Recently I had the opportunity to sit down and chat in depth about the 8th edition of Warhammer 40,000 with Gorlock the Putreficent, an upstanding member of our gaming community.
Gorlock has been a driving force in writing the fluff for the Pegasus Gulf, and has been with us since inception. He has designed numerous game systems in his free time, usually to the great benefit his regular gaming circle. Notably, he has been a lead designer on the Unofficial Elder Scrolls Roll Playing Game system, which has grown a considerable online following.
Gorlock has graciously agreed to provide us his thoughts on 8th edition, giving us a detailed explanation of his likes and dislikes of the new system. While not as enthusiastic of an adopter of 8th edition as the rest of us, his comments reveal some of the drawbacks of the new system, and some musings on how the system could improve with time.
So without further ado. . .
I like to think I know what I’m talking about when it comes to ye olde game design, its my one niche of expertise I think (appeal to authority intensifies).
I mean its better than 7th but that is a low bar, and even that is contestable, because its sort of a baby-out-with-the-bathwater deal. Basically, my beef is that the problems with 7th edition did not come from the core rules; the problems with 7th edition came from the army rules. In my opinion, 8th edition just wiped out everything and went too far.
For me it’s a shame, because the lore is good and the 7th edition core rules were good for the most part. I feel as though they pulled an Age of Sigmar (“AoS”) and hoped no one would notice. AoS suffers from repetitive games, which can become dreadfully boring as the matchups are predictable and the tactics always the same. It mostly suffers from overly simplistic mechanics, some of which were ported into 8th edition, such as battleshock.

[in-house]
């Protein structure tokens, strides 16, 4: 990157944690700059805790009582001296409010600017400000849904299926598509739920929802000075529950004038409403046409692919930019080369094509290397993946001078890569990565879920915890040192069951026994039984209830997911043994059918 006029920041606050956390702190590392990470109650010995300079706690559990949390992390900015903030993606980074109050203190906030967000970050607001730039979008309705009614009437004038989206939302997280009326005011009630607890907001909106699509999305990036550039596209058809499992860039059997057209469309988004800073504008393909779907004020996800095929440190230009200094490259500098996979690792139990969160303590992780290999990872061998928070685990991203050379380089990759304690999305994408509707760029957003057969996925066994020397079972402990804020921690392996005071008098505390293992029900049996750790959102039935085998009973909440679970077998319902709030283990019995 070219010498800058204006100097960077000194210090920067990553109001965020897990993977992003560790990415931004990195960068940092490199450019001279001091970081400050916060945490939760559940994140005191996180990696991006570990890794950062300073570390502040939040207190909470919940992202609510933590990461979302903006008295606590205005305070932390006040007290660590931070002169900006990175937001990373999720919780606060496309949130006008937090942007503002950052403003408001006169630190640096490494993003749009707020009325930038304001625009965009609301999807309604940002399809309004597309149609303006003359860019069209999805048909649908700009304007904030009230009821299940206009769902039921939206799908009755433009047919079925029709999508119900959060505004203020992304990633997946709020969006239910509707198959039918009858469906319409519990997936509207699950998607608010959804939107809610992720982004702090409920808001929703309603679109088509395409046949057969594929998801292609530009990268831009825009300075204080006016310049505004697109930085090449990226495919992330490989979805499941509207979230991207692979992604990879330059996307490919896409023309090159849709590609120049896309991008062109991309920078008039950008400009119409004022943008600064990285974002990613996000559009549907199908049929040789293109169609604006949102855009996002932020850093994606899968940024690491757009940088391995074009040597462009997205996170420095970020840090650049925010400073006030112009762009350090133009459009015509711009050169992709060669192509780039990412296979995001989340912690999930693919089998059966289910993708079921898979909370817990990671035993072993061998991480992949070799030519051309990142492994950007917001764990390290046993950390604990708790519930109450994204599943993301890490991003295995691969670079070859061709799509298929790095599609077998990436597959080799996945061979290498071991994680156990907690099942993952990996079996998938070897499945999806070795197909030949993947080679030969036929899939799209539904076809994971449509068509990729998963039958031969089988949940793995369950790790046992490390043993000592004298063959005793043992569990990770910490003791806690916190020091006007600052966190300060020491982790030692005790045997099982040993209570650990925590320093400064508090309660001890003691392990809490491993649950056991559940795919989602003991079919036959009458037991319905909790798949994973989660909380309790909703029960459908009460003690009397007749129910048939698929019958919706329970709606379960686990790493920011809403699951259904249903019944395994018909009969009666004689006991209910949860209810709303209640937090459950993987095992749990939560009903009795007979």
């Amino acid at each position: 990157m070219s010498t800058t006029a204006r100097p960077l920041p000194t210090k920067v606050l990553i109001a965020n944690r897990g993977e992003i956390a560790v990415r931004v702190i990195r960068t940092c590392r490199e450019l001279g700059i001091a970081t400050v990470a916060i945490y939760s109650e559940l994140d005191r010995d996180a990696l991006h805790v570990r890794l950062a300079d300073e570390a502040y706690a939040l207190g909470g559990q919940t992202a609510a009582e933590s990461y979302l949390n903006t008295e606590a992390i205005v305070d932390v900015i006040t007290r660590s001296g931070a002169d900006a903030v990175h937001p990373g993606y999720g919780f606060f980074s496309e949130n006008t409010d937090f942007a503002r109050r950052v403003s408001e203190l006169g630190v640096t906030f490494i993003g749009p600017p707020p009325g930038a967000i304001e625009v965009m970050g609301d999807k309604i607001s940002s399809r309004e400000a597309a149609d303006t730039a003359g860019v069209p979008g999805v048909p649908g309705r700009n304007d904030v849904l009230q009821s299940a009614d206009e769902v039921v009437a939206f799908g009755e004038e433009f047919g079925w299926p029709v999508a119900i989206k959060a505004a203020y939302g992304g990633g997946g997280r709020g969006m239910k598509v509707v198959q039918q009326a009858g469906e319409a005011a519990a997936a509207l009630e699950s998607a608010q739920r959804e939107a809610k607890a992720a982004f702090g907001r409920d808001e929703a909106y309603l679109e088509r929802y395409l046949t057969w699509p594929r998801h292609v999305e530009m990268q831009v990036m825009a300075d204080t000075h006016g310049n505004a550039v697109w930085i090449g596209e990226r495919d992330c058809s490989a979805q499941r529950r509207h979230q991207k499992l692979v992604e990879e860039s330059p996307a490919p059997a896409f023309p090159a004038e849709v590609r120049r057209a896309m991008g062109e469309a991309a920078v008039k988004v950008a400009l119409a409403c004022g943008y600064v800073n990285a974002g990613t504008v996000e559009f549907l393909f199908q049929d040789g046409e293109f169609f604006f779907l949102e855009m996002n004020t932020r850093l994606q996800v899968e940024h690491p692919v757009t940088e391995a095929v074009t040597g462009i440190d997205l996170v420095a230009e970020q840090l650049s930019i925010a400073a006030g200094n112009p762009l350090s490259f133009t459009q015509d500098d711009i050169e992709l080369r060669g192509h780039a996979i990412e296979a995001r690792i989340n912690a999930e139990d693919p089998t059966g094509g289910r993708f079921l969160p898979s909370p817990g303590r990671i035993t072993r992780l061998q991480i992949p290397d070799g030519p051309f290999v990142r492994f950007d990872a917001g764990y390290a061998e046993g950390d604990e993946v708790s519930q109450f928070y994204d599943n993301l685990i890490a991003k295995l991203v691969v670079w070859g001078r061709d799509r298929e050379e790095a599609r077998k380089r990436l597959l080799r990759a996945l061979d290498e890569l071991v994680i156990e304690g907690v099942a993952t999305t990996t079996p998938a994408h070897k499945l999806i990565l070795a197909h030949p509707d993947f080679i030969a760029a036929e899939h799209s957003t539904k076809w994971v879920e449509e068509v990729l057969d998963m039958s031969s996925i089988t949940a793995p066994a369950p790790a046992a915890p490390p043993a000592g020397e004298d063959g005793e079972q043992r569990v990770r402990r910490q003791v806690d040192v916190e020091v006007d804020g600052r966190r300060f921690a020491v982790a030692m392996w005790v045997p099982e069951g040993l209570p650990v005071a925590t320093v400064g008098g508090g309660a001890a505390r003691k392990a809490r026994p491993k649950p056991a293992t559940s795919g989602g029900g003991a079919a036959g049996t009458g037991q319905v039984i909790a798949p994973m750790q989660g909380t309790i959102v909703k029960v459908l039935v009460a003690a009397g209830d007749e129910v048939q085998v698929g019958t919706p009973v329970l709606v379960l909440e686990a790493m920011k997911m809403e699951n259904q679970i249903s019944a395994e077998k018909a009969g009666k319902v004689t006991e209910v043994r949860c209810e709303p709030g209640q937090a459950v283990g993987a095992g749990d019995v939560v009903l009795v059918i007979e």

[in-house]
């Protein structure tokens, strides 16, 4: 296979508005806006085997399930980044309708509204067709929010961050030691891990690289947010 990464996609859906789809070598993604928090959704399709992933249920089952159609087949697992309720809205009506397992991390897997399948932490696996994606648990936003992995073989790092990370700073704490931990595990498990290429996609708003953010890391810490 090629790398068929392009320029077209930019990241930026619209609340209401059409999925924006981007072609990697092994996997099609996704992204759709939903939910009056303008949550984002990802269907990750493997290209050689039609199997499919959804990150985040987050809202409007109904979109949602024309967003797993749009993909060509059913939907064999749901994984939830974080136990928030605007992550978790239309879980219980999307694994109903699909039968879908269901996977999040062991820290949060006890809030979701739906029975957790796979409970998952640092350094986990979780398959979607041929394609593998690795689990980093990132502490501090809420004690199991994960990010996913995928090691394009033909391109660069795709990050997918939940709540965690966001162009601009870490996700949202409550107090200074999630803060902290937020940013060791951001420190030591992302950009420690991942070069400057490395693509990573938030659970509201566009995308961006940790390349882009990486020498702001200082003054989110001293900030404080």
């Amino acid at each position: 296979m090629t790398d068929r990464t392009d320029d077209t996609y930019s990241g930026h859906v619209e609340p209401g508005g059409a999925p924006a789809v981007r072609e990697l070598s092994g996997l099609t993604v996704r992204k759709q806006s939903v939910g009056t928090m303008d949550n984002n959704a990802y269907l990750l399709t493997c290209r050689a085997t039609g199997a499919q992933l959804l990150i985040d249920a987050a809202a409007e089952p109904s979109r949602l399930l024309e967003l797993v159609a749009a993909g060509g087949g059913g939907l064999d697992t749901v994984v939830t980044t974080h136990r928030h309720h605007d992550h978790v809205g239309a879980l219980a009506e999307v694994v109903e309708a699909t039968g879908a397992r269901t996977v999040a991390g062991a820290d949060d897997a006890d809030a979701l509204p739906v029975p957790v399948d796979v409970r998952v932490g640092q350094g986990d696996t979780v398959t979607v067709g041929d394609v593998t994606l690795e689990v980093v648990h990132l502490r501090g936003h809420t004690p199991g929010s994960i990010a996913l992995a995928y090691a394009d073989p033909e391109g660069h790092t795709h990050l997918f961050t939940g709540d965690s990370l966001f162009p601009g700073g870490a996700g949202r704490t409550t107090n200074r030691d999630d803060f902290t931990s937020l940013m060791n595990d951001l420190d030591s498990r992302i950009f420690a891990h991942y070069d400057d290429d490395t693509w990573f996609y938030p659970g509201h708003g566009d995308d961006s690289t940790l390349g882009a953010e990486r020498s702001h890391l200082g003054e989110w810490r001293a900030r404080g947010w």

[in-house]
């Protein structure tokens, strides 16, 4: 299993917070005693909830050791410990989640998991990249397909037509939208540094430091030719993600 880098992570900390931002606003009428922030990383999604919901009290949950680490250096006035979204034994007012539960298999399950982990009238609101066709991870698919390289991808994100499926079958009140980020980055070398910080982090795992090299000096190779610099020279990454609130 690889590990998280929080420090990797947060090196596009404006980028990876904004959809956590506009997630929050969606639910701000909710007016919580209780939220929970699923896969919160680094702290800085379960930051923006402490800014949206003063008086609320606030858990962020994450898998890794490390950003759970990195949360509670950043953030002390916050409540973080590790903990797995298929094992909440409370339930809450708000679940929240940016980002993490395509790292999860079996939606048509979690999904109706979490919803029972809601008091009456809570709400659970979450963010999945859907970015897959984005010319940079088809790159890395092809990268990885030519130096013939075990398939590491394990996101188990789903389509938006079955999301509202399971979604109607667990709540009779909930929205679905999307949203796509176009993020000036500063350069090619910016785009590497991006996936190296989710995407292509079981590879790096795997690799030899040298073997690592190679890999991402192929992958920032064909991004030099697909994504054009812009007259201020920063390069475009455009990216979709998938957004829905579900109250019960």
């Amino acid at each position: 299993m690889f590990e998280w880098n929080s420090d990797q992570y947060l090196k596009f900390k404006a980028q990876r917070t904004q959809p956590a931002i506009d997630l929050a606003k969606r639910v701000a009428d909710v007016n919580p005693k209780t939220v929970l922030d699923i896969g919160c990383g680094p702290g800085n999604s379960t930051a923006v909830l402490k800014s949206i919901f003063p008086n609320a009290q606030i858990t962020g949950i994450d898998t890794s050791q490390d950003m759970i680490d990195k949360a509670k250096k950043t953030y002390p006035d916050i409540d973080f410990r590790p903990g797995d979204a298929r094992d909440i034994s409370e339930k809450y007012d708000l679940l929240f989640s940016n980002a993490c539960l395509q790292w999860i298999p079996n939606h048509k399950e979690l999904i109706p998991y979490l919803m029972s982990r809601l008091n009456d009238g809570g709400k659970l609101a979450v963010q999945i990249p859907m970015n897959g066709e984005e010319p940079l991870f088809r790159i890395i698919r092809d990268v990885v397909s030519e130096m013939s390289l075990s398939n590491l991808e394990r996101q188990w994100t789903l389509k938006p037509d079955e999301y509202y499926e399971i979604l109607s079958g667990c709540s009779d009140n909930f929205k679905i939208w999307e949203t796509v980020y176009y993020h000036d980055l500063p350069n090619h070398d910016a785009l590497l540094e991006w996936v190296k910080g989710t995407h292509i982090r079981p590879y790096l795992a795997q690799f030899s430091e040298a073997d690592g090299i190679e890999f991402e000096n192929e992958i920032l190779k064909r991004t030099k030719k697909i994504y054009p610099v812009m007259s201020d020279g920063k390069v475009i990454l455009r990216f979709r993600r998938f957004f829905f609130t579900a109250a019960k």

I personally think the battleshock is a lazy mechanic, and I was praying that they weren’t going to port it over from AoS. But they did.
Part of the problem with battleshock, and perhaps the biggest thing I’ve noticed overall, is there are zero ways to exert the same level of map control, suppression, or anything like that. The game can quickly just turn into “roll to kill thing”, which is a bland approach to game design.
Now that being said, I do have good things to say about the new edition, and even some of the features ported over from AoS.
For example, porting in the monster wound profile scaling, so a monster at 1 HP is different from the same monster at 10 HP is really cool and I’m a big fan. I think it adds a layer of dynamism to the game that lets you get a lot of gameplay value from “big guys” – both from tactical depth and from the sheer diversity of gameplay received from a single model. It would be particularly cool if there were a number of monsters that actually got better at some things as they get lower, just to sort of swing the gameplay the monster / vehicle chooses to engage in.
Conversely, I wish the same type of complexity could have been brought to core units. While you can “disable” large monsters and vehicles, you cannot “disable” infantry, even temporarily.
Overall, the game in general feels too all-or-nothing for my personal tastes. In my mind, the ideal game has less units on the board, but those units are more in depth and have staying power so it becomes more about control and long term planning rather than short term front-loaded “he who takes first turn wins” mentality of alpha strike gameplay. This kind of gameplay has been a problem for Warhammer 40,000 since 6th ed, at least. A case in point was the Imperial Guard leaf blower list, and the 7th edition transition when the fast and powerful Eldar and Tau codexes dropped into the meta alongside slower-paced books such as Space Wolves and Orks.
To that end, I think a game that relies on hordes of cheap throwaway units that die in droves are the realm of computer games, and a game that relies on hand painted models should throw a bit more weight behind each unit.
This game design view taints my perspective, and not everyone will agree with me on that point. To summarize my previous points, and to raise a few more, I guess I could say I’m most disappointed in three things: